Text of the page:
I wasn’t trying to be defensive, but to explain why we were posting; sorry if it came across as defensive.

    Personally, I subscribe to something approaching 300 blogs and sites, so I’m well aware of information overload — that’s why I use an RSS reader to try to keep it all in control. With an RSS reader and well-written titles, it’s easy to see if you need to be concerned about a particular subject or not. I’ll do my best to always make sure the titles are clear so that you can simply scan those instead of having to read the story to see what something’s about. (This post, ironically, is a violator of that rule, but I really wanted to use ‘Sparkle-y’ :) ).

    This blog isn’t going to be used for any personal postings of any sort; both Peter and I have our own blogs for those needs. However, for any news related to the company or the products, the blog is still the best place to put that information, and that’s what we’ll do. Twitter is great, but 140 characters doesn’t go very far.

    Thanks for the advice, and we’ll try to keep the flow at a reasonable level.


  5. Tom says:

    Mh… while I can understand what you mean, Andy, because I, too, read a LOT of RSS feeds, I for one appreciate it greatly that Many Tricks is being this verbose after a long hiatus. And I especially appreciate that Peter and Rob show themselves … how to put it … as humans, as individuals, not just some coding and marketing ‘bots. I like it when such “small” developers tell a bit more than just the business blurb.

    And reading both Entry and Comments RSS feeds for Many Tricks in the wonderful RSS reader Vienna I can quickly scan and decide whether I want to surf over here and comment or whether I just move on to other feeds, very efficient.

    Greetings, Tom

  6. Nathan says:

    Just another voice that I appreciate the renewed communications. In fact, the Sparkle update is great and I’m glad to know about it. I’m not sure how/why it is that readers now feel like they get to dictate the agenda? If you publish more posts than I care to read, I’ll just stop reading them. Not really a big deal. Anyway, looking forward to updates with Witch and your other products.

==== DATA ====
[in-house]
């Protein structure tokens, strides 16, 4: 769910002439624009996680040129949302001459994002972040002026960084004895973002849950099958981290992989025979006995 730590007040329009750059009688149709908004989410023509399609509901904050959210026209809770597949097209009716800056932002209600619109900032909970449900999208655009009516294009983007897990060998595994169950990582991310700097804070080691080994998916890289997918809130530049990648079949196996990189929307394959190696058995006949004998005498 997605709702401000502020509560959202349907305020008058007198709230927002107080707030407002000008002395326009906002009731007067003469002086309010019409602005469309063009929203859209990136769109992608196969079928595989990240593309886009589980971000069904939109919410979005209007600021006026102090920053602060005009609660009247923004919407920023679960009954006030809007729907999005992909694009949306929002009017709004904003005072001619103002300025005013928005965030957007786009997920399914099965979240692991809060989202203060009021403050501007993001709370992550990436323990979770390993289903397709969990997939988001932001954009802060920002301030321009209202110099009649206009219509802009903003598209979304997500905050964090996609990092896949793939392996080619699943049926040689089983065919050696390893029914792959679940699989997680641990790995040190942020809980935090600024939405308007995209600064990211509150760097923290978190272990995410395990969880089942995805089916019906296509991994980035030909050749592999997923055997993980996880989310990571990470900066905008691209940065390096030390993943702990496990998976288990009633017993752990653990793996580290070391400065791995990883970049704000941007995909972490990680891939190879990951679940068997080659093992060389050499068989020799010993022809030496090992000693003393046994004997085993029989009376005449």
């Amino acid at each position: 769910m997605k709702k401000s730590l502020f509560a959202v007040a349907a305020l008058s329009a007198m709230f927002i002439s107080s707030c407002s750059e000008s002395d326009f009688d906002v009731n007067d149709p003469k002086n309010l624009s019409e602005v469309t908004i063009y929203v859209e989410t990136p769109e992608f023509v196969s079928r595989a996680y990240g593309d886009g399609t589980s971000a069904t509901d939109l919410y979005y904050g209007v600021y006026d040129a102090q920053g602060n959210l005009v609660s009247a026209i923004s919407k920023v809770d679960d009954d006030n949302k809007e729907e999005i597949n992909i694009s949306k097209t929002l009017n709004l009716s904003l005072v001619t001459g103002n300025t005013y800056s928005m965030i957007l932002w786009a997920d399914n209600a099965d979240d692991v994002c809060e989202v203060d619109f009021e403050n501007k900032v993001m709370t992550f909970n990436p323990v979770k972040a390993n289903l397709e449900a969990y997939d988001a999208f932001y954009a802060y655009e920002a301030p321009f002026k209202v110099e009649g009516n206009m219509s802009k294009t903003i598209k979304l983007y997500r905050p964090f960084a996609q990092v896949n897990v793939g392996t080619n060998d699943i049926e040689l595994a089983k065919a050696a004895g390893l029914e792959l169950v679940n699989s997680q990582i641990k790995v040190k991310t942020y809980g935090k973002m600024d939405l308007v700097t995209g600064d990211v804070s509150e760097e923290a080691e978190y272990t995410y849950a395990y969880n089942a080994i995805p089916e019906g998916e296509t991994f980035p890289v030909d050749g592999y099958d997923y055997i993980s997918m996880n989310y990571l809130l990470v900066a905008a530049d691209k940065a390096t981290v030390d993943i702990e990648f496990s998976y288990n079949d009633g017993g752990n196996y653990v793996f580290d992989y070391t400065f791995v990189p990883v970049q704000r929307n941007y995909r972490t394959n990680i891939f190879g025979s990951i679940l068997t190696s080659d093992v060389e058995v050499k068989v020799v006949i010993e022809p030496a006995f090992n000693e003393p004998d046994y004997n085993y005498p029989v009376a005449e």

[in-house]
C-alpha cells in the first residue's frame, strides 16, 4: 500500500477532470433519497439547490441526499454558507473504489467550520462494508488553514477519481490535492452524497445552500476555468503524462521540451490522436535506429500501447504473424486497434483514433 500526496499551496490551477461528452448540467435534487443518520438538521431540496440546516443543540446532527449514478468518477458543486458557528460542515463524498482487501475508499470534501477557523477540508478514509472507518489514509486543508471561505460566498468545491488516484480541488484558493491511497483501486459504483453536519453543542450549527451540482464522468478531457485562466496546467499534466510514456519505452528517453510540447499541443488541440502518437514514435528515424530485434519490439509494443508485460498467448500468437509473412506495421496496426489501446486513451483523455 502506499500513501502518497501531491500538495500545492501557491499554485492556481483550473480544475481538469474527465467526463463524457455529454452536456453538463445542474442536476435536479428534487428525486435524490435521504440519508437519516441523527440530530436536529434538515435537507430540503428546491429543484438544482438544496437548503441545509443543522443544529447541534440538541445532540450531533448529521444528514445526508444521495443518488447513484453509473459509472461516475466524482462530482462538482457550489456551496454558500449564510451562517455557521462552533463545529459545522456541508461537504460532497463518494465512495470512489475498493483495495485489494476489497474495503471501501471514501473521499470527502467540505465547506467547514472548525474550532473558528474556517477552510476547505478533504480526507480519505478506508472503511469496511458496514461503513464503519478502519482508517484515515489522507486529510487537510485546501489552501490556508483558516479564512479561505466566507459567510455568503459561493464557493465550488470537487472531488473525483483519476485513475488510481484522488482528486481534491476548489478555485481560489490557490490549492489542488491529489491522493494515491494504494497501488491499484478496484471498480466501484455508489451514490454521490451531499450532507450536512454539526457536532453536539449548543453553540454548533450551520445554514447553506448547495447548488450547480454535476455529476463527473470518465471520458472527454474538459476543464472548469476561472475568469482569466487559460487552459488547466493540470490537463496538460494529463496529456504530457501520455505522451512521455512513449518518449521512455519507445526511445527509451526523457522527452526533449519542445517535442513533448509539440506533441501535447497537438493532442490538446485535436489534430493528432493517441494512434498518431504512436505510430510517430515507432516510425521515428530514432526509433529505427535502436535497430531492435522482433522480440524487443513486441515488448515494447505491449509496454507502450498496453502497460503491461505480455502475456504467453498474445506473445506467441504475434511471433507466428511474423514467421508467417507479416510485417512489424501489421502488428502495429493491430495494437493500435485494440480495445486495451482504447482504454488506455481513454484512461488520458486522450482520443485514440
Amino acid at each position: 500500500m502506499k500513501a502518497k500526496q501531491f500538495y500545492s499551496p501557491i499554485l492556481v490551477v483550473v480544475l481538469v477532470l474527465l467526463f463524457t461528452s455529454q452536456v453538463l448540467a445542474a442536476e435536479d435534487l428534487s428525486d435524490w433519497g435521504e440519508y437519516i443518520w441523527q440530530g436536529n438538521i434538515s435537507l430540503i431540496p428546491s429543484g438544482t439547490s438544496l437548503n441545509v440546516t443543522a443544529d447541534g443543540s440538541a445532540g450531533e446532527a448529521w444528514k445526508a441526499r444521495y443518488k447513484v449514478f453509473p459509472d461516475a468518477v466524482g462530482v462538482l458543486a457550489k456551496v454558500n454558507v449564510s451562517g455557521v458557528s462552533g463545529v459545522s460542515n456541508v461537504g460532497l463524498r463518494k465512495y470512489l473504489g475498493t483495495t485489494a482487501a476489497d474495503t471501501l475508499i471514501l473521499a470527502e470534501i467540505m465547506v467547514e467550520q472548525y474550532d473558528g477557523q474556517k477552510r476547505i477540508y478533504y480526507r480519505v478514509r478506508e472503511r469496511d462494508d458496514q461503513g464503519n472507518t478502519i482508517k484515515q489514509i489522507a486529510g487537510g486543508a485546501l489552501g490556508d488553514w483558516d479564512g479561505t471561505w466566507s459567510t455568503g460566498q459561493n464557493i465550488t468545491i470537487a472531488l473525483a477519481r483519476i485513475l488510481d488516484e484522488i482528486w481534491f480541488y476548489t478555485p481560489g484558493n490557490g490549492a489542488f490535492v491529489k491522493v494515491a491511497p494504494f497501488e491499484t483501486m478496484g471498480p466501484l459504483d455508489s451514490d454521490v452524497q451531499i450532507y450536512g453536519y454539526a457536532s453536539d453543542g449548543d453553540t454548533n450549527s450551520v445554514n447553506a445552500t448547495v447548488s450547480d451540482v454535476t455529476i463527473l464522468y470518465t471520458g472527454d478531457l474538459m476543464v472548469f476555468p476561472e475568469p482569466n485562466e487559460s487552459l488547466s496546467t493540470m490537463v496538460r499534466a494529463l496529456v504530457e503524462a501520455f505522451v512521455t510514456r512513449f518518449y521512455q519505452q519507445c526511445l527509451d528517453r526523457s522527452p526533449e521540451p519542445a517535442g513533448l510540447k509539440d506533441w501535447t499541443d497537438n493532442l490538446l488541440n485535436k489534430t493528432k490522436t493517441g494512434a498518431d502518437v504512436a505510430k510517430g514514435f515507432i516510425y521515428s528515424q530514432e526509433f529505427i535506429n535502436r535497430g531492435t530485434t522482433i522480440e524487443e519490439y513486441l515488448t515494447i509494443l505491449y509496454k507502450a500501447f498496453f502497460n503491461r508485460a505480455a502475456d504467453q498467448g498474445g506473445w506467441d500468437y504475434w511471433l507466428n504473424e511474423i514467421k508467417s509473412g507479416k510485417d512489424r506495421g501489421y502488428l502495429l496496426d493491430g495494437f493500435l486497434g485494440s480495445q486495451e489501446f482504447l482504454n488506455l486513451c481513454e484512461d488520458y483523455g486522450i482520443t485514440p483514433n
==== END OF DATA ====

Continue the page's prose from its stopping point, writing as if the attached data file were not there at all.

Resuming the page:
7. Allan Smithee says:

    Andy, you need to stop hanging out at SXSWi and worshiping at the altar of Web2.0-echo-chamber “New Media” d-bags like Robert Scoble. A virtually unmeasurable percentage of users actually subscribe to over 100 blogs, let alone actually use an RSS reader to begin with. I happen to subscribe to over 350 feeds, but it’s not ManyTricks’ fault that I often struggle with “information overload” because of this. I dont NEED to be subscribed for 350+ feeds.

    The fact that MT is blogging at all is something you should be grateful for, considering that given the complete radio silence for over a year, it wouldnt have been unfair to have cast off MT as purveyors of abandonware at best, and ripoff artists at worst.

    I applaud the new level of communication that MT is now striving for. Please keep it up!

  8. MuppetGate says:


    If you say they should blog less because you read a lot of other blogs, then I could equally say they should blog more because they don’t.

    Should folk tweet less because some folk subscribe to hundreds of twitter pages? I think it’s up to the individual to manage their own intake of information – that’s pretty much how the internet has always worked.

    And as someone who has never written a line of code for the Mac, I was very interested to hear about Sparkle support because I know it’ll make updating the application much easier. But that’s just me…

  9. MuppetGate says:

    Damn! That first sentence should have read:

    “If you say they should blog less because you read a lot of other blogs, then I could equally say they should blog more because I don’t subscribe to a lot of other blogs.”

  10. Scott Rose says:

    PUH-LEEZE, EVERYBODY. if you don’t like the volume of blog posts, then UNSUBSCRIBE!! I personally LOVE receiving all of these blog postings from Rob, PARTICULARLY after Many Tricks went AWOL for 2+ years.

    Rob, please continue 2 or 3 or 4 or 5 blog postings a day! I read them all, and appreciate all of them!!

    NOW — back to the topic at hand — which is the Sparkle framework: Sparkle is so incredibly awesome. I wish every single app used Sparkle. In fact, I’m quite surprised that Apple doesn’t offer something like Sparkle for its developers because updating (and uninstalling) apps is still just too difficult for users.

    Heck, even INSTALLING apps for users is way too difficult, as I discuss in my excellent blog posting here:

  11. iæfai says:

    @Scott Rose, I find it most interesting that even Apple uses Sparkle – the Webkit nightly does in any event.